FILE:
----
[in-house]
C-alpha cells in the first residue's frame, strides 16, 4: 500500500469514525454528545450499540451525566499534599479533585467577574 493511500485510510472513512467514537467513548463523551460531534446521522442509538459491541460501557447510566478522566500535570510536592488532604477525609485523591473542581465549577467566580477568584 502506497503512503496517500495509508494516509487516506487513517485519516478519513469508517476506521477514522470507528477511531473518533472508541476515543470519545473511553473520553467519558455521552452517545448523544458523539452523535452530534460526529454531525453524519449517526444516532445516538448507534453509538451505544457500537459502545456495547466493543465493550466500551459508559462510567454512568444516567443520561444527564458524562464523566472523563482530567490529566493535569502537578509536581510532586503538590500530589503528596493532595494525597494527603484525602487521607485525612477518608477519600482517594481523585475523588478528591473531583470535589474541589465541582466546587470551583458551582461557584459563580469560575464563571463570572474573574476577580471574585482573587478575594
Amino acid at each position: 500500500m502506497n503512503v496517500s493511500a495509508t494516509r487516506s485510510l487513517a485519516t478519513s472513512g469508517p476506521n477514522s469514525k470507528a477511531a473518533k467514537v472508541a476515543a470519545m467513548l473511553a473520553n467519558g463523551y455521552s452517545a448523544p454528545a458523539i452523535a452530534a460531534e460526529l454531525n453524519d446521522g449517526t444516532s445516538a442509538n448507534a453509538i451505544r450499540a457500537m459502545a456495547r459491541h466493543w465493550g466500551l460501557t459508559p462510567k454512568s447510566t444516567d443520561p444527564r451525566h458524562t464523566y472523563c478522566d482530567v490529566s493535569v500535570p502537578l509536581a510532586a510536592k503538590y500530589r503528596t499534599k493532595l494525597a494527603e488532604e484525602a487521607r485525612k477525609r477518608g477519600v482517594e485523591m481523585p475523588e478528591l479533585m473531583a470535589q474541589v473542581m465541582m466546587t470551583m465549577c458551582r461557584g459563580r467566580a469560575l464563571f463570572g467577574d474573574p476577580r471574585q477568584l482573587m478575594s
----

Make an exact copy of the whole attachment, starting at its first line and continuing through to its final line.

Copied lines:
[in-house]
C-alpha cells in the first residue's frame, strides 16, 4: 500500500469514525454528545450499540451525566499534599479533585467577574 493511500485510510472513512467514537467513548463523551460531534446521522442509538459491541460501557447510566478522566500535570510536592488532604477525609485523591473542581465549577467566580477568584 502506497503512503496517500495509508494516509487516506487513517485519516478519513469508517476506521477514522470507528477511531473518533472508541476515543470519545473511553473520553467519558455521552452517545448523544458523539452523535452530534460526529454531525453524519449517526444516532445516538448507534453509538451505544457500537459502545456495547466493543465493550466500551459508559462510567454512568444516567443520561444527564458524562464523566472523563482530567490529566493535569502537578509536581510532586503538590500530589503528596493532595494525597494527603484525602487521607485525612477518608477519600482517594481523585475523588478528591473531583470535589474541589465541582466546587470551583458551582461557584459563580469560575464563571463570572474573574476577580471574585482573587478575594
Amino acid at each position: 500500500m502506497n503512503v496517500s493511500a495509508t494516509r487516506s485510510l487513517a485519516t478519513s472513512g469508517p476506521n477514522s469514525k470507528a477511531a473518533k467514537v472508541a476515543a470519545m467513548l473511553a473520553n467519558g463523551y455521552s452517545a448523544p454528545a458523539i452523535a452530534a460531534e460526529l454531525n453524519d446521522g449517526t444516532s445516538a442509538n448507534a453509538i451505544r450499540a457500537m459502545a456495547r459491541h466493543w465493550g466500551l460501557t459508559p462510567k454512568s447510566t444516567d443520561p444527564r451525566h458524562t464523566y472523563c478522566d482530567v490529566s493535569v500535570p502537578l509536581a510532586a510536592k503538590y500530589r503528596t499534599k493532595l494525597a494527603e488532604e484525602a487521607r485525612k477525609r477518608g477519600v482517594e485523591m481523585p475523588e478528591l479533585m473531583a470535589q474541589v473542581m465541582m466546587t470551583m465549577c458551582r461557584g459563580r467566580a469560575l464563571f463570572g467577574d474573574p476577580r471574585q477568584l482573587m478575594s